The Folk-Lore Journal/Volume 7/Congress of Folklorists at Paris

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THE first Congress of Folklorists has been a decided success, for pleasure as well as usefulness. It began in Paris at the Trocadero on the 29th of July. There were present French, Spaniards, Italians, Russians, Poles, Finns, Swedes, Americans, and Chinese. The regrettable absence of Germans may be better understood than that England should be only represented by Transatlantic cousins.

The officers chosen for the Congress were: President, M. Charles Ploix; Vice-Presidents, Bruyère, de Rialle, Leland, Dragomanor, Nutt, Prato, Nyrop Tcheng ki Tong; Secretary, Sebillot; Assistant-Secretaries, Blemont, Rosières, Andrews, Krohn. After some formal work, the Society were shown by Dr. Hamy, the curator, the excellent French Ethnological and Anthropological Museum, containing much of interest in our studies.

The subsequent meetings were at the Mairie of the Sixth Arrondissement, near St. Sulpice. There was considerable discussion on the origin and diffusion of legends, mythological and popular.

Notwithstanding the arguments of MM. Ploix and Cesquin, the general sense of the speakers appeared to favour anthropological and polygenetic explanations.

M. Krohn described the extensive work done in Finland, presenting a collection of printed volumes on the subject. Considerable progress appears to have been made there in the analysis of Folklore.

The questions of classification, tabulation, and analysis were referred to a committee. There was hardly enough time to consider it thoroughly; many members had no definite views. The scheme of this Society was pressed by Mr. J. B. Andrews with apparent approval by the most part. Another system of analysis was suggested by M. Ploix, having exceedingly minute divisions and subdivisions. M. Cordier was to make a report. It was strongly urged that the English proposal should be at least described, if not actually recommended.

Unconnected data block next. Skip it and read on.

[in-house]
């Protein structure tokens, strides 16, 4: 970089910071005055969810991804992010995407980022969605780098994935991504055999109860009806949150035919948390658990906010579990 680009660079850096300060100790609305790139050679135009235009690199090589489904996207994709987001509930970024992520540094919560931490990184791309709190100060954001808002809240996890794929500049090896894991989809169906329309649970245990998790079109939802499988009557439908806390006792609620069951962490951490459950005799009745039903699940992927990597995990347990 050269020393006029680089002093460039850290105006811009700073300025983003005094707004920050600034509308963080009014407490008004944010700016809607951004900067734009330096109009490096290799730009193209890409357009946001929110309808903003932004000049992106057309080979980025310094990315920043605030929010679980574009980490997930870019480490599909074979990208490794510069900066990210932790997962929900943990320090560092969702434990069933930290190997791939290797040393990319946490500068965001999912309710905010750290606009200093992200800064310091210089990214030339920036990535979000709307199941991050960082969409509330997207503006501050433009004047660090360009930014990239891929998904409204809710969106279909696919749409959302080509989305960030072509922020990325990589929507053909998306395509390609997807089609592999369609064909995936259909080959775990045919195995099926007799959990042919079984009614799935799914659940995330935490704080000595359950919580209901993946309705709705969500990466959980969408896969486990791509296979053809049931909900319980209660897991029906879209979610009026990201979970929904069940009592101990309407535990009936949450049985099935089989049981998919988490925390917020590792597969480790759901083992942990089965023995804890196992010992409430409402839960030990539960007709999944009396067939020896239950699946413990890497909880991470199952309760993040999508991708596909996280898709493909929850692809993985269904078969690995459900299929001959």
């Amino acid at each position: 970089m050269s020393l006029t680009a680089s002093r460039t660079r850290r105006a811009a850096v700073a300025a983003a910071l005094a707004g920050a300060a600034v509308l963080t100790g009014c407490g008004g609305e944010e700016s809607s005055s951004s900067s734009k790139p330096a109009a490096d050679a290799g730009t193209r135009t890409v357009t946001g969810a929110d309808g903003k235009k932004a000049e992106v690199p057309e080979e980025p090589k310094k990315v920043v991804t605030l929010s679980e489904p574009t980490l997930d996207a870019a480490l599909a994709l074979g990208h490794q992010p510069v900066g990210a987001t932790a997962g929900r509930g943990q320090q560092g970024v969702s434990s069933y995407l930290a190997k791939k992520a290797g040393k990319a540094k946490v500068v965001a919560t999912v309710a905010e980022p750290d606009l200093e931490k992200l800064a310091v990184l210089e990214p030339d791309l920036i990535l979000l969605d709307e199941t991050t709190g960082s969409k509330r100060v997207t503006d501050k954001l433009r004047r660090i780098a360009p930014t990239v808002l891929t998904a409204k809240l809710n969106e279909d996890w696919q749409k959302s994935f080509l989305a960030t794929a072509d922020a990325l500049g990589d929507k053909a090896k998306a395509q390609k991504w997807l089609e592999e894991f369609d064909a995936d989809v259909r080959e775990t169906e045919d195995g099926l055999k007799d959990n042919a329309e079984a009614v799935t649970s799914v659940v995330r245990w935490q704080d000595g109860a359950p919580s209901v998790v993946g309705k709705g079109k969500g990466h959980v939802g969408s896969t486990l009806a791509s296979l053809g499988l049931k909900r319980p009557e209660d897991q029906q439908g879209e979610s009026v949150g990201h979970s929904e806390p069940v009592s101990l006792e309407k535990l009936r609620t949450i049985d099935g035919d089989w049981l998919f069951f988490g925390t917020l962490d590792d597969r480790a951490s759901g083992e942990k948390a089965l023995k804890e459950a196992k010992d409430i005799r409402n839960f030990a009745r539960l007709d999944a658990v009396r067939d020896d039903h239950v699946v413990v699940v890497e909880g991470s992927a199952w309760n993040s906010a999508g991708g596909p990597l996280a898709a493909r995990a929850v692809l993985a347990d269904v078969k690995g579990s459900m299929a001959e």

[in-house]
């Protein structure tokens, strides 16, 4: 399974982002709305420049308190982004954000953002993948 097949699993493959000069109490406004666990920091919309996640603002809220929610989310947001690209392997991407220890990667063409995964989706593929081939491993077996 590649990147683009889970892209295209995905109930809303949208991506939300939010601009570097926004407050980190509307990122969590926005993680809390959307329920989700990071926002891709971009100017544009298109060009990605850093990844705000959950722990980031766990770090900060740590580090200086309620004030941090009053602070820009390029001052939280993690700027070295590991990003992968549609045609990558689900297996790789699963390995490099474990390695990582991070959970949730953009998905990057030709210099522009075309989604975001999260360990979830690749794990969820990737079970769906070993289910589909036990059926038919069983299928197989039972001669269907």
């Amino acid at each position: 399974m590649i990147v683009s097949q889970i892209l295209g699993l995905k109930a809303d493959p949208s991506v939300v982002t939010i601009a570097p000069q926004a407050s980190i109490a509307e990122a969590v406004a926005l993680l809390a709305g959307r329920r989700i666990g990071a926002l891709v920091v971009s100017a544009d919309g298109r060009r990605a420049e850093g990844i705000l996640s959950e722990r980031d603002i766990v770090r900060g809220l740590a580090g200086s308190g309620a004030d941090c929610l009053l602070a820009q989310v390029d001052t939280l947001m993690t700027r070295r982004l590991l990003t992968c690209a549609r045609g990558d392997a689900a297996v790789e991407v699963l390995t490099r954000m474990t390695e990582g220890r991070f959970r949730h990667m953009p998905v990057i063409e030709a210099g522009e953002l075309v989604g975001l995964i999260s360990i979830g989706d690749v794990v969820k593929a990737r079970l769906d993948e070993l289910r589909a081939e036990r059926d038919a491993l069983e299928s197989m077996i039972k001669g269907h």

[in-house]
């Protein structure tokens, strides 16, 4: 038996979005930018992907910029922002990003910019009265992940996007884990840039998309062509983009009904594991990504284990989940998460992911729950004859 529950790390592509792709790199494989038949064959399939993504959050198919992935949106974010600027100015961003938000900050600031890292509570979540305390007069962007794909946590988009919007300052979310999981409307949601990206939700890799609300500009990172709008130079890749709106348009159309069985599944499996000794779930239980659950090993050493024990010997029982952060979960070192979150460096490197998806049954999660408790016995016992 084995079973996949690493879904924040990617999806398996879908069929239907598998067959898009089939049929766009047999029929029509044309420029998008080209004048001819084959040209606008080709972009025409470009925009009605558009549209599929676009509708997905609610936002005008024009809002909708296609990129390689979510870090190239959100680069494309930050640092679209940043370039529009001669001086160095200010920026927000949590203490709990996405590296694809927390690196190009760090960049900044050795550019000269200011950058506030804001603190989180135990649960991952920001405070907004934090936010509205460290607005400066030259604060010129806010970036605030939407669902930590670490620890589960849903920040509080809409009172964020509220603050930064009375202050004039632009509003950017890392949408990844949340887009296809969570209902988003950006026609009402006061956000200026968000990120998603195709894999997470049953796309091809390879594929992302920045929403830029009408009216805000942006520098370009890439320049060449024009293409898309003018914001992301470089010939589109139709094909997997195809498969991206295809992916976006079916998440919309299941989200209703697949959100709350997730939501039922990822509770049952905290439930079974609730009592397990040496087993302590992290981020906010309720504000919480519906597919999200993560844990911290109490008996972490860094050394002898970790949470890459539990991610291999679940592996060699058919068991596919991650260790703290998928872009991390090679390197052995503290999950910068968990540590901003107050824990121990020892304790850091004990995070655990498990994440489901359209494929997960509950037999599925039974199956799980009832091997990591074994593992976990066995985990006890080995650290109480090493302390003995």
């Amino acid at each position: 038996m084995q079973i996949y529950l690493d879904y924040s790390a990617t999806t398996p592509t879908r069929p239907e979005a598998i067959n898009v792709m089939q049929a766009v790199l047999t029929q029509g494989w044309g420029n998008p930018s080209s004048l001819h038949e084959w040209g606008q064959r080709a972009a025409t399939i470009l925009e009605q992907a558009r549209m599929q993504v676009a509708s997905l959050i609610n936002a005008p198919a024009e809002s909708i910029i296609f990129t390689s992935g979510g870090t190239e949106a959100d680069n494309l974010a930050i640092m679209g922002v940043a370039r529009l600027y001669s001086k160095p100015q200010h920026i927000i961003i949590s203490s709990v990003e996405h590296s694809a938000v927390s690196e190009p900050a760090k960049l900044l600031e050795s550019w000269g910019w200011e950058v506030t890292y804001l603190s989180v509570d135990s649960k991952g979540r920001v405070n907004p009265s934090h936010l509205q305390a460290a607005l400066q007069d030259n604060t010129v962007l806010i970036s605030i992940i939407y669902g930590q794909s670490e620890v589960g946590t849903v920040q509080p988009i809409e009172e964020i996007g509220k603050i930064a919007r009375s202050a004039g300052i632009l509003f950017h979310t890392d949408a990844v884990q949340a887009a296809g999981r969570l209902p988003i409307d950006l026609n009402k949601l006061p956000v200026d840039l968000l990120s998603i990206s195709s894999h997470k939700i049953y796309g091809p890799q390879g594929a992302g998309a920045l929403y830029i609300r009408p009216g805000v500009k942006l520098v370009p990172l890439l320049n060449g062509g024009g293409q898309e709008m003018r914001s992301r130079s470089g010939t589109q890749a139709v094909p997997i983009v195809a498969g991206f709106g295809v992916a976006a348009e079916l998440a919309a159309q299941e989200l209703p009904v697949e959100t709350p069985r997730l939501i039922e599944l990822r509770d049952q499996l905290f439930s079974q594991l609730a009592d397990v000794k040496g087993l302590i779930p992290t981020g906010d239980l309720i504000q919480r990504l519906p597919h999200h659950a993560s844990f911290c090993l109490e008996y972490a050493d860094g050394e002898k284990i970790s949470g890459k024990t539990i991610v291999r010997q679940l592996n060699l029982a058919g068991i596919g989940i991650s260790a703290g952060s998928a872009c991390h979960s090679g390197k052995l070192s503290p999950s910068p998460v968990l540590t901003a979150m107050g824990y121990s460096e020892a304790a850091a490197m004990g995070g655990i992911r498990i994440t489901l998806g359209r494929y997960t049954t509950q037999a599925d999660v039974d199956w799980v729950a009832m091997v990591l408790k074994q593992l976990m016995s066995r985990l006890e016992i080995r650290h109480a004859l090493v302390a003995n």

It was proposed with general approbation that Congresses should be regularly held every two or three years, the next in London.

The members of the Congress were hospitably entertained, both officially and privately. Prince Roland Bonaparte gave them a sumptuous dinner, while they listened to the wild music of the Roumanian gypsies. There were official receptions at the Ministries, a most interesting international Folklore concert at the Salle de Sociétés Savantes, Quartier Latin, under the scholarly direction of M. Jules Tiersot, of the Conservatoire, and a Mother Goose’s dinner at the historic Café Corazza, in the Palais Royal, where the excellence of the menu was surpassed by the good humour and enjoyment of the guests. Many a song was sung; not the least amongst those applauded was M. Leland’s gypsy ballad with the finger chorus, in which all joined.

In fact, the Congress passed off remarkably well. All departed with, a confirmed sense of the importance of their work, with a vigorous impulse to continue working, and a desire to meet again.